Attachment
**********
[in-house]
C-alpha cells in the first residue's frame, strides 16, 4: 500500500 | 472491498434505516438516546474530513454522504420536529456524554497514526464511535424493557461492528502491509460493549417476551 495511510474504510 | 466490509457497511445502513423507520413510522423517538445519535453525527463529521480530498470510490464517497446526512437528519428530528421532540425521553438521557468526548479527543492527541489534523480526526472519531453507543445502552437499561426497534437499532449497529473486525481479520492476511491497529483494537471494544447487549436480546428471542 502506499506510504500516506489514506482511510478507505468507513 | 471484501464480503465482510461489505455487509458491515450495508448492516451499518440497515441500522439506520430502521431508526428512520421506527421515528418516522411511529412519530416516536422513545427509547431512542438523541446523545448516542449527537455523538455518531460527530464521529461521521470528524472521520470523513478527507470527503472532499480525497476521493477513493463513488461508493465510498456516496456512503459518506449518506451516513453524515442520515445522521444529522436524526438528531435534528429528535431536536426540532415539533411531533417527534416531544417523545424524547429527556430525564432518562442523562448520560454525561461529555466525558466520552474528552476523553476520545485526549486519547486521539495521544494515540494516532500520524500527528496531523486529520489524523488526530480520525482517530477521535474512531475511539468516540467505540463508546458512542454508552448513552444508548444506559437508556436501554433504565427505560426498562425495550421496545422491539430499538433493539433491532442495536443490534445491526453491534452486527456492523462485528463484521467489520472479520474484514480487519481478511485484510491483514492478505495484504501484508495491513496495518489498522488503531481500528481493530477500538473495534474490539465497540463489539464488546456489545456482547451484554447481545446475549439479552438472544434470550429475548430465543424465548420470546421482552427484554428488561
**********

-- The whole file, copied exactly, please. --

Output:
[in-house]
C-alpha cells in the first residue's frame, strides 16, 4: 500500500 | 472491498434505516438516546474530513454522504420536529456524554497514526464511535424493557461492528502491509460493549417476551 495511510474504510 | 466490509457497511445502513423507520413510522423517538445519535453525527463529521480530498470510490464517497446526512437528519428530528421532540425521553438521557468526548479527543492527541489534523480526526472519531453507543445502552437499561426497534437499532449497529473486525481479520492476511491497529483494537471494544447487549436480546428471542 502506499506510504500516506489514506482511510478507505468507513 | 471484501464480503465482510461489505455487509458491515450495508448492516451499518440497515441500522439506520430502521431508526428512520421506527421515528418516522411511529412519530416516536422513545427509547431512542438523541446523545448516542449527537455523538455518531460527530464521529461521521470528524472521520470523513478527507470527503472532499480525497476521493477513493463513488461508493465510498456516496456512503459518506449518506451516513453524515442520515445522521444529522436524526438528531435534528429528535431536536426540532415539533411531533417527534416531544417523545424524547429527556430525564432518562442523562448520560454525561461529555466525558466520552474528552476523553476520545485526549486519547486521539495521544494515540494516532500520524500527528496531523486529520489524523488526530480520525482517530477521535474512531475511539468516540467505540463508546458512542454508552448513552444508548444506559437508556436501554433504565427505560426498562425495550421496545422491539430499538433493539433491532442495536443490534445491526453491534452486527456492523462485528463484521467489520472479520474484514480487519481478511485484510491483514492478505495484504501484508495491513496495518489498522488503531481500528481493530477500538473495534474490539465497540463489539464488546456489545456482547451484554447481545446475549439479552438472544434470550429475548430465543424465548420470546421482552427484554428488561